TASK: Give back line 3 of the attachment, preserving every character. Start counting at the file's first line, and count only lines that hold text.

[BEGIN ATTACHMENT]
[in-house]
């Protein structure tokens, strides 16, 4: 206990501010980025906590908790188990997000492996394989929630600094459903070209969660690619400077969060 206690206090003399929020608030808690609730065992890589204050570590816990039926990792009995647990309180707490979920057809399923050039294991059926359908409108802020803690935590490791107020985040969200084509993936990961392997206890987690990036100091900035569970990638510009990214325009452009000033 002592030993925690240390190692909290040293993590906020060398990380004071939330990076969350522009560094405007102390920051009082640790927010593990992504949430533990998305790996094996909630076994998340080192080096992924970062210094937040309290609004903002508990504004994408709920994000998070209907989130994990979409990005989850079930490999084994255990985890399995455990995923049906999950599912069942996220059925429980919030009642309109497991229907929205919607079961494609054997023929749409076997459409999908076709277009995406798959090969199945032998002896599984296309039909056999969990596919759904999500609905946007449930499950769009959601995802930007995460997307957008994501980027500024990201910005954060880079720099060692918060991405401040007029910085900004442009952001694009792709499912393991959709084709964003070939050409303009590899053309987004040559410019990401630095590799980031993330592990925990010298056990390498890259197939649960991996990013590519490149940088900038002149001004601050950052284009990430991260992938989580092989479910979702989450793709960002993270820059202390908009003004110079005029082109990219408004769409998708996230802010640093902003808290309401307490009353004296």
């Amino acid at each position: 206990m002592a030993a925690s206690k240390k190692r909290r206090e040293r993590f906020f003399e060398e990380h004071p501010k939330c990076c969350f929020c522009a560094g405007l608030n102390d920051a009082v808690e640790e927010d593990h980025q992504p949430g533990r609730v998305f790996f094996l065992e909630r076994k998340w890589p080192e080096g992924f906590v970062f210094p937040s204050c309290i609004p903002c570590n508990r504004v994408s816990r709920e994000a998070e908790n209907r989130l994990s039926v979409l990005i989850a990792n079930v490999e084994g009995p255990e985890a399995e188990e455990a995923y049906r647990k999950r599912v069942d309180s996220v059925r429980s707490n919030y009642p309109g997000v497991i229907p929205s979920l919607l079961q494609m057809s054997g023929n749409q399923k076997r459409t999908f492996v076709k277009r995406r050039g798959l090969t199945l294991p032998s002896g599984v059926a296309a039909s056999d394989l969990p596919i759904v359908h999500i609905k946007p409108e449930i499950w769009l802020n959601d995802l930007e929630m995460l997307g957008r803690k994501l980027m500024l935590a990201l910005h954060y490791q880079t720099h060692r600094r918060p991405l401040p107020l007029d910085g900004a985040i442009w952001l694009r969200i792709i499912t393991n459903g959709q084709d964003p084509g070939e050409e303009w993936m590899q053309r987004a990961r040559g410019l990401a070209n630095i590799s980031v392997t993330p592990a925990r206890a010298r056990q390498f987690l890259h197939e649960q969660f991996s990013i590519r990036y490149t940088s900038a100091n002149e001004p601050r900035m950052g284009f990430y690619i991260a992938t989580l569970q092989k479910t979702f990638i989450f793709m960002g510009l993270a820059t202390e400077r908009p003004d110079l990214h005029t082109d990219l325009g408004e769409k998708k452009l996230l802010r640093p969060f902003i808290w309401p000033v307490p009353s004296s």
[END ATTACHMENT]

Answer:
């Amino acid at each position: 206990m002592a030993a925690s206690k240390k190692r909290r206090e040293r993590f906020f003399e060398e990380h004071p501010k939330c990076c969350f929020c522009a560094g405007l608030n102390d920051a009082v808690e640790e927010d593990h980025q992504p949430g533990r609730v998305f790996f094996l065992e909630r076994k998340w890589p080192e080096g992924f906590v970062f210094p937040s204050c309290i609004p903002c570590n508990r504004v994408s816990r709920e994000a998070e908790n209907r989130l994990s039926v979409l990005i989850a990792n079930v490999e084994g009995p255990e985890a399995e188990e455990a995923y049906r647990k999950r599912v069942d309180s996220v059925r429980s707490n919030y009642p309109g997000v497991i229907p929205s979920l919607l079961q494609m057809s054997g023929n749409q399923k076997r459409t999908f492996v076709k277009r995406r050039g798959l090969t199945l294991p032998s002896g599984v059926a296309a039909s056999d394989l969990p596919i759904v359908h999500i609905k946007p409108e449930i499950w769009l802020n959601d995802l930007e929630m995460l997307g957008r803690k994501l980027m500024l935590a990201l910005h954060y490791q880079t720099h060692r600094r918060p991405l401040p107020l007029d910085g900004a985040i442009w952001l694009r969200i792709i499912t393991n459903g959709q084709d964003p084509g070939e050409e303009w993936m590899q053309r987004a990961r040559g410019l990401a070209n630095i590799s980031v392997t993330p592990a925990r206890a010298r056990q390498f987690l890259h197939e649960q969660f991996s990013i590519r990036y490149t940088s900038a100091n002149e001004p601050r900035m950052g284009f990430y690619i991260a992938t989580l569970q092989k479910t979702f990638i989450f793709m960002g510009l993270a820059t202390e400077r908009p003004d110079l990214h005029t082109d990219l325009g408004e769409k998708k452009l996230l802010r640093p969060f902003i808290w309401p000033v307490p009353s004296s």